Electric long-haul flights the focus of ground-breaking research by University of Strathclyde and National Manufacturing Institute Scotland
The research will seek to challenge current thinking suggesting the weight of the batteries and motors required and their limited power output will restrict electric aircraft to shorter routes.
The National Manufacturing Institute Scotland (NMIS), operated by the University of Strathclyde, is seeking to make propulsion for long-distance flying smaller and more powerful. Electric aircraft for short trips are being tested in Orkney, including for potential use by Scottish airline Loganair, which operates both to and within the islands.
NMIS is working with electronic and electrical engineering departments at Strathclyde, Newcastle and Sheffield universities to revolutionise the development process by involving manufacturing expertise from the start, as part of the Engineering and Physical Sciences Research Council funding body’s future electrical machines manufacturing hub. The institute said its combined manufacturing, design and testing team was unique.
NMIS senior manufacturing engineer Dr Jill Miscandlon said: “We find ourselves near the beginning of an enormous task to find a fully electric solution for a long-haul flight in the race to cut carbon emissions. We are beginning to hear about hybrid solutions for short-haul flights, but international flights which are fully electric are a whole other ball game.
"It may be well into the 2040s before we find ourselves onboard an electric aircraft taking us from the UK to the US, but the research must start now.
“It is not currently feasible to use conventional electrical motors to power a large passenger aircraft – they are too bulky and lack sufficient power density. Hence, the primary challenge for us is how to make electric motors small, yet powerful enough to allow a plane load of passengers and their luggage to leave the ground and travel any distance at all before running out of fuel.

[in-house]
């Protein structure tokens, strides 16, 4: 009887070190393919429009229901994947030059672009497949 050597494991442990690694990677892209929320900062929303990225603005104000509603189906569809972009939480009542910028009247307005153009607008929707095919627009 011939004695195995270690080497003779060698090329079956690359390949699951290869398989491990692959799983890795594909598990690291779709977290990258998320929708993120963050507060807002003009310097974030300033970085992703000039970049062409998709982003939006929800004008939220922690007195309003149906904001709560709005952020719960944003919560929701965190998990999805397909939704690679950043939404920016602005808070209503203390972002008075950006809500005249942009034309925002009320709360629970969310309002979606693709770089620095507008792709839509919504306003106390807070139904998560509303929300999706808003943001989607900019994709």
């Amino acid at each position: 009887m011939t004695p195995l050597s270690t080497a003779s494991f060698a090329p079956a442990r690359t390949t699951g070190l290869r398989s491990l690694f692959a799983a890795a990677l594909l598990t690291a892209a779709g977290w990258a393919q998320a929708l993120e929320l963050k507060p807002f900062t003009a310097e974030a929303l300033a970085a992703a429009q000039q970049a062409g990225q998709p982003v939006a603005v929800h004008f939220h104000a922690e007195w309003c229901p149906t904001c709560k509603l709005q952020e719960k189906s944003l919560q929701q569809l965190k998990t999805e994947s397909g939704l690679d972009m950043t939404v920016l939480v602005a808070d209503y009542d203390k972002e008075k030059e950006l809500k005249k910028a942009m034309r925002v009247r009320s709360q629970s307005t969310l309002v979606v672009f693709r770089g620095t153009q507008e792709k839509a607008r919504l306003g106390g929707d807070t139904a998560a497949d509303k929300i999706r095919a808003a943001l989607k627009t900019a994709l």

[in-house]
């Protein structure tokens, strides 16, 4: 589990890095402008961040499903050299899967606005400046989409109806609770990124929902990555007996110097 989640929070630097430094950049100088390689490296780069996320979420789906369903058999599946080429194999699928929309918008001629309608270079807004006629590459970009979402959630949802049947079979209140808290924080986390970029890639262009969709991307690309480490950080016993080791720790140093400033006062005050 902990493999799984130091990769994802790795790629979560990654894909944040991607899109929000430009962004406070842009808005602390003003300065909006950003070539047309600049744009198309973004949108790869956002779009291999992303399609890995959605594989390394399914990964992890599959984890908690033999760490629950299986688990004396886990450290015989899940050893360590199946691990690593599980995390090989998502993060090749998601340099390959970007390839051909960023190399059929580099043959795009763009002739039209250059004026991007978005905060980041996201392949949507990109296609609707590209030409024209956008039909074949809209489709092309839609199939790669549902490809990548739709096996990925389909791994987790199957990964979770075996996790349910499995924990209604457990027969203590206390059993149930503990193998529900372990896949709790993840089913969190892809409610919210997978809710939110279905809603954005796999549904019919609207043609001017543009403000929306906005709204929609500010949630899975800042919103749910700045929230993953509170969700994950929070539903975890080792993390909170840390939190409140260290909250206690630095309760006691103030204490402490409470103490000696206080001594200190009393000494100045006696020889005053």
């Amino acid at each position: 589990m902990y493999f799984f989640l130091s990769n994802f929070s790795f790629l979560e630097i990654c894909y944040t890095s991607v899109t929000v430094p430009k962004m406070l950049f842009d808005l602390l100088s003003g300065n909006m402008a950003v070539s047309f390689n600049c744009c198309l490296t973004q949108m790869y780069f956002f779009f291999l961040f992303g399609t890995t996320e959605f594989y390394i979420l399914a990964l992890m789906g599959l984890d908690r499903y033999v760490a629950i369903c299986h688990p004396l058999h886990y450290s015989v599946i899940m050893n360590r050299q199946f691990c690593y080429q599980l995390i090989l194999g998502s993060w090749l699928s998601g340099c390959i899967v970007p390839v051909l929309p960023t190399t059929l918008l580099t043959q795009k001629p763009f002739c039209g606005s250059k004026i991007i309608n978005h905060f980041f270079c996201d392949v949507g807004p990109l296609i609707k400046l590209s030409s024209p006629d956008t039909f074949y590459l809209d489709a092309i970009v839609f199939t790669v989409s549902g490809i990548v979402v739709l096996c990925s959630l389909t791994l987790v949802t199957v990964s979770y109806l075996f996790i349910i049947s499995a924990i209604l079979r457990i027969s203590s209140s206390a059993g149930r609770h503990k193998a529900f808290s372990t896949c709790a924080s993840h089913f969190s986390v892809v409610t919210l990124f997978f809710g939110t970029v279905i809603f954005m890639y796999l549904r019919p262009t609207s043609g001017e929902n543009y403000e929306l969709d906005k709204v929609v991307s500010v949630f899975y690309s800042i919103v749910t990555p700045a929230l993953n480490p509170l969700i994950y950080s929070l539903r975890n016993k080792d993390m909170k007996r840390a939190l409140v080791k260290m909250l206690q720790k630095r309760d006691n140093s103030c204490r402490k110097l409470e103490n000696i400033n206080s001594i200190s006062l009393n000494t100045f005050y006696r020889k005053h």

“With existing electrical machines, the materials resist the flow of the current, with energy lost making the system less efficient. To power an aeroplane the size of a Boeing 787 Dreamliner, for instance, the electrical motors would need an energy per unit mass of at least 40 kilowatts per kilogram (kW/kg). At present, the most that conventional motors on the market could manage is around 5 kW/kg.
"To get more power from electric motors we need to increase the amount of electricity that a motor is able to carry.”
Dr Miscandlon said the answer could be superconductors, which operate with little or no resistance, and when chilled to -200C could carry 1,000 times the current of copper at room temperature.
Guy Gratton, an associate professor of aviation and the environment at Cranfield University in Bedfordshire, said the key was more efficient rather than lighter electric motors. He said: “Producing much lighter motors is ‘nice to have’, but in reality not the big win that we need to enable the creation of electric aircraft.
“The motors we have are typically around 92-96 per cent efficient, which is already very impressive, but any improvements that they can achieved in efficiency rather than weight will be much more useful in enabling future electric aeroplanes. It allows either better range and endurance from the batteries you can carry or fewer batteries to be carried."
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